Nesting in the Kitchen
When you last heard from us, we had just moved into a new old house and immediately moved out all the decrepit kitchen cabinetry. While the rest of our home was (largely) functional, an empty space appeared where the kitchen once was. Without a kitchen, it’s been a little hard to settle in completely. I’m eager to finally entertain friends and family in our new-old bungalow: break out the party ware! As we finish the last details of our cocina nueva, it finally starts to feel like we’re really here: all ready to nest in our new space now that the kitchen has arrived.
From Zero to Kitchen in Five Weeks
Well, Mr. Spice would tell you that this kitchen didn’t just arrive; it came together after lots of work taking the plumbing and electric back into the wall studs and crawling around for far too long below and above the house. All this work over the past five weeks on the kitchen space has felt like slow surgery to repair and improve every aspect of our little kitchen—our cocina pequeña. We’re bringing the heart of our new house back to life and ready for some foodie action. After plenty of years in an apartment kitchen where we pretty much had to live with the layout of cabinets and counters, this chance to design and build a new kitchen inspired new ideas about working and cooking best in a small space.
Alicia Bien, whose funny wine pieces appear in the Spice blog, is also experiencing the triumphs and challenges of a kitchen remodel. In her blog New House Girl, she writes about the experience of imagining and bringing to life the new-old kitchen she shares with Mr. Wonderful and Jackson the cat. Ask anyone who has created a kitchen space and you understand that it’s a process that takes some time to come together. When you’re doing heart surgery on your house, you want to be sure to do it right.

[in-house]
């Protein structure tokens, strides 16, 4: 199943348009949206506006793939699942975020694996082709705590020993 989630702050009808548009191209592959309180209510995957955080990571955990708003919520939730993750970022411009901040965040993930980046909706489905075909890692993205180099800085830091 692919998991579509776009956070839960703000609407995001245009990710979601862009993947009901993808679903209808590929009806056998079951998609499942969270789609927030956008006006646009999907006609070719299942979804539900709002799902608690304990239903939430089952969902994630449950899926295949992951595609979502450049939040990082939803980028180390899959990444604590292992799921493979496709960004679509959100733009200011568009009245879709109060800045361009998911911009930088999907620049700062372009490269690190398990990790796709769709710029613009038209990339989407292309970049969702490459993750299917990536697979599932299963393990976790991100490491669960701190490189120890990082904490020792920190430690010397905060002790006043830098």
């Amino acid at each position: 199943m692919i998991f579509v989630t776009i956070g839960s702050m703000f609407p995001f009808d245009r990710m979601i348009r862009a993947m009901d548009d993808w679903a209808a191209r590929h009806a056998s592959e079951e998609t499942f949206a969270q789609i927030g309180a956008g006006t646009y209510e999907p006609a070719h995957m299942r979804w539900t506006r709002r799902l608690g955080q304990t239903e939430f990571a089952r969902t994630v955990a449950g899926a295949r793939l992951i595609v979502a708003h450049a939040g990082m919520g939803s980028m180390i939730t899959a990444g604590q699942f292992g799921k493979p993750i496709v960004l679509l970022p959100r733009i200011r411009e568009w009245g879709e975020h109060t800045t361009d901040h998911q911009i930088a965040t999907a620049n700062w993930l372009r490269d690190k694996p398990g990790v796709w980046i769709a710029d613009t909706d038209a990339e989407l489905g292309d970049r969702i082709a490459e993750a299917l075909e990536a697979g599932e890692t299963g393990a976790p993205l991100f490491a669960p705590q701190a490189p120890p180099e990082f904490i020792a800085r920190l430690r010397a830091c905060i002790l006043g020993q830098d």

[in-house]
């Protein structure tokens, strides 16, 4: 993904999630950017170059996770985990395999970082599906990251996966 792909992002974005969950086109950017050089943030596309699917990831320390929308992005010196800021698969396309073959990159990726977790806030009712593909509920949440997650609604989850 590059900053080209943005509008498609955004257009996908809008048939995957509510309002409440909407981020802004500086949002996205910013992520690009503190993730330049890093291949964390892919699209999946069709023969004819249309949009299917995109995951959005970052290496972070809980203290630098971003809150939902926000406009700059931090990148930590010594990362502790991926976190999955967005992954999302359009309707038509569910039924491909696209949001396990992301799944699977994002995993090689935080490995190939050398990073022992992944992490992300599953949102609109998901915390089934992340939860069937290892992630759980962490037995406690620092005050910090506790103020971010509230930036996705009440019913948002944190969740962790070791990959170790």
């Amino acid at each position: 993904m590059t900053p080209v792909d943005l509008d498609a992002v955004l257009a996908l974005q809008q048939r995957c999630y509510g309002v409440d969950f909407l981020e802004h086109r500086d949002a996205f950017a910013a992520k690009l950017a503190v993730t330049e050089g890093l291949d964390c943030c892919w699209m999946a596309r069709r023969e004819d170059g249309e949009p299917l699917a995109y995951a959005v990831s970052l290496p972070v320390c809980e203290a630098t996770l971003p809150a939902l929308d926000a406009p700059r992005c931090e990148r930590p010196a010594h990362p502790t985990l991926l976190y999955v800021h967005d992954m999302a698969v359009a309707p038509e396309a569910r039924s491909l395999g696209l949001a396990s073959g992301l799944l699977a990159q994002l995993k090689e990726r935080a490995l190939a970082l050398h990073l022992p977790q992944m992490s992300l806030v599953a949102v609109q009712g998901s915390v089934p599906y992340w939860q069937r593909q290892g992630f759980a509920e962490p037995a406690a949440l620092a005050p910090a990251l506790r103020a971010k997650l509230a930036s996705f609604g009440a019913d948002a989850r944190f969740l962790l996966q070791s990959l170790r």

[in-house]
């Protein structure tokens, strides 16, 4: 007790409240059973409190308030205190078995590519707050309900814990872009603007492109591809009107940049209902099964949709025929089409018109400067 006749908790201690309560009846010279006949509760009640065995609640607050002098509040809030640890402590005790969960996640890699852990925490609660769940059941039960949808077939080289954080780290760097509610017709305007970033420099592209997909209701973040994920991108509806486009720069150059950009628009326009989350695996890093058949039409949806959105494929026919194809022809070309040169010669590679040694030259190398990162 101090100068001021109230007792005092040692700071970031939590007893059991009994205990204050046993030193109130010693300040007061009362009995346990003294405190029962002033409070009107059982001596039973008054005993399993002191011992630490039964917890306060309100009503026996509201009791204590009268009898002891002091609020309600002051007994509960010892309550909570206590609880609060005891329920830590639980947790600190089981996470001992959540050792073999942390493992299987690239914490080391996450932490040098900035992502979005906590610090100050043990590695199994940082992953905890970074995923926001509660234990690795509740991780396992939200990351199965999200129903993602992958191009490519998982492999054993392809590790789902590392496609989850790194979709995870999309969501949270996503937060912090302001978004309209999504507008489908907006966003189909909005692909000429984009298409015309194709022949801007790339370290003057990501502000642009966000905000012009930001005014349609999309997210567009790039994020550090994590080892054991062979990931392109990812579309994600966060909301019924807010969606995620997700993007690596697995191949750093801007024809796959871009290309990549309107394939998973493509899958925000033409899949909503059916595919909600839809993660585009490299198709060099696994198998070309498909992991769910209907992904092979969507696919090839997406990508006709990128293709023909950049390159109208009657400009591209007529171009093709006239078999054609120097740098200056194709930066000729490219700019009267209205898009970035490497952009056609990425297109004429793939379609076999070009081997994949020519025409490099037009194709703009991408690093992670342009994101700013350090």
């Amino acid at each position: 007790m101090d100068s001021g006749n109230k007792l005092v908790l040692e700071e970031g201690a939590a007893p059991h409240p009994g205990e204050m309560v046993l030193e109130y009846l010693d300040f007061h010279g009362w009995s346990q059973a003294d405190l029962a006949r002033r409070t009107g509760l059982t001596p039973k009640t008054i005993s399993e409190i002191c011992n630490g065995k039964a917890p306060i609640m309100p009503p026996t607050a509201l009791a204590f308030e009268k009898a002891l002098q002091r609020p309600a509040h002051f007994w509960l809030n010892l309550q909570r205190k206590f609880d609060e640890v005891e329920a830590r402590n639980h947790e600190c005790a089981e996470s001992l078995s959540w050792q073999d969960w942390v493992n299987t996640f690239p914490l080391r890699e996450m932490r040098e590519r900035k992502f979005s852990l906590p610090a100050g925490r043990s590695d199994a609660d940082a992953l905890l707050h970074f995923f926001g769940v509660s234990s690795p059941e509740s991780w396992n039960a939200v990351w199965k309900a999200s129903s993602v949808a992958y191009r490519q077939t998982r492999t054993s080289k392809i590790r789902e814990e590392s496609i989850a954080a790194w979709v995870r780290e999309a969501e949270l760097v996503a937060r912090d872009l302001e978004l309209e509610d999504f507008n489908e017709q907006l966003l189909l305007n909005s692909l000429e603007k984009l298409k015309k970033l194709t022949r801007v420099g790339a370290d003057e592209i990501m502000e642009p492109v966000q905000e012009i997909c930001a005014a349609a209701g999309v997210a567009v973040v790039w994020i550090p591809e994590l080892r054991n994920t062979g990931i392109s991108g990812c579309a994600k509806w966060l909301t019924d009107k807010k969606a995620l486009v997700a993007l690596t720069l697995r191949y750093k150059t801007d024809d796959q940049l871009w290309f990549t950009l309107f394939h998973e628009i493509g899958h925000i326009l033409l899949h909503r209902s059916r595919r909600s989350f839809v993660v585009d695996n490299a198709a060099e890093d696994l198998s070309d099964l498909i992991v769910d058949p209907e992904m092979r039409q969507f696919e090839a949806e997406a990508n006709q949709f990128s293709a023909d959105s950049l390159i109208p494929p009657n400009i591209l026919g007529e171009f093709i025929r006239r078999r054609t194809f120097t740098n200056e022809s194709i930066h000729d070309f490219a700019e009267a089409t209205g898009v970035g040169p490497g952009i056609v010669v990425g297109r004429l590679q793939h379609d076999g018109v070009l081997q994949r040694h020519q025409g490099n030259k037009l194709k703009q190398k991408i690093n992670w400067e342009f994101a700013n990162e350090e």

Sharing a Kitchen with the Past
Just like the meals we plan to produce in this cocina, the kitchen’s pieces and parts integrate new and old for a unique feel. A cabinetmaking friend produced the lovely new lower cabinets with their snazzy slide-out shelves and smooth rollers while we both spent plenty of time stripping, sanding, and repainting the old cabinets that we pulled off the walls at the start of this remodel. Among a smattering of new utensils and appliances, I’m still using my grandmother Hope’s 30+ year old blender (which works better than many newer ones) and have found a good place to mount the old bulldog bottle opener that graced the wall of our Dayton kitchen while I was growing up in Ohio. Ultimately, Mr. Spice and I were both interested in having equal portions efficiency and beauty in our cooking room where we didn’t have to move a few other things to get at the thing we wanted. Keep it light enough to travel, The Be Good Tanyas say.
As we search for ingredients and tools to inhabit our small kitchen—filled with just enough useful knives, pots, pans, and other cooking gear—we know it’s important to keep gadget-fever in check. Beginning cooks who live in or near a big city will appreciate Mark Bittman’s advice on how to outfit a beginner’s kitchen. His kitchen is even smaller than ours so you can be sure he doesn’t go overboard with the zillions of doo-dads you might think you need to cook well. In upcoming posts, read about some ideas to assemble a kitchen with just enough effective kitchen implements to cook up a storm well.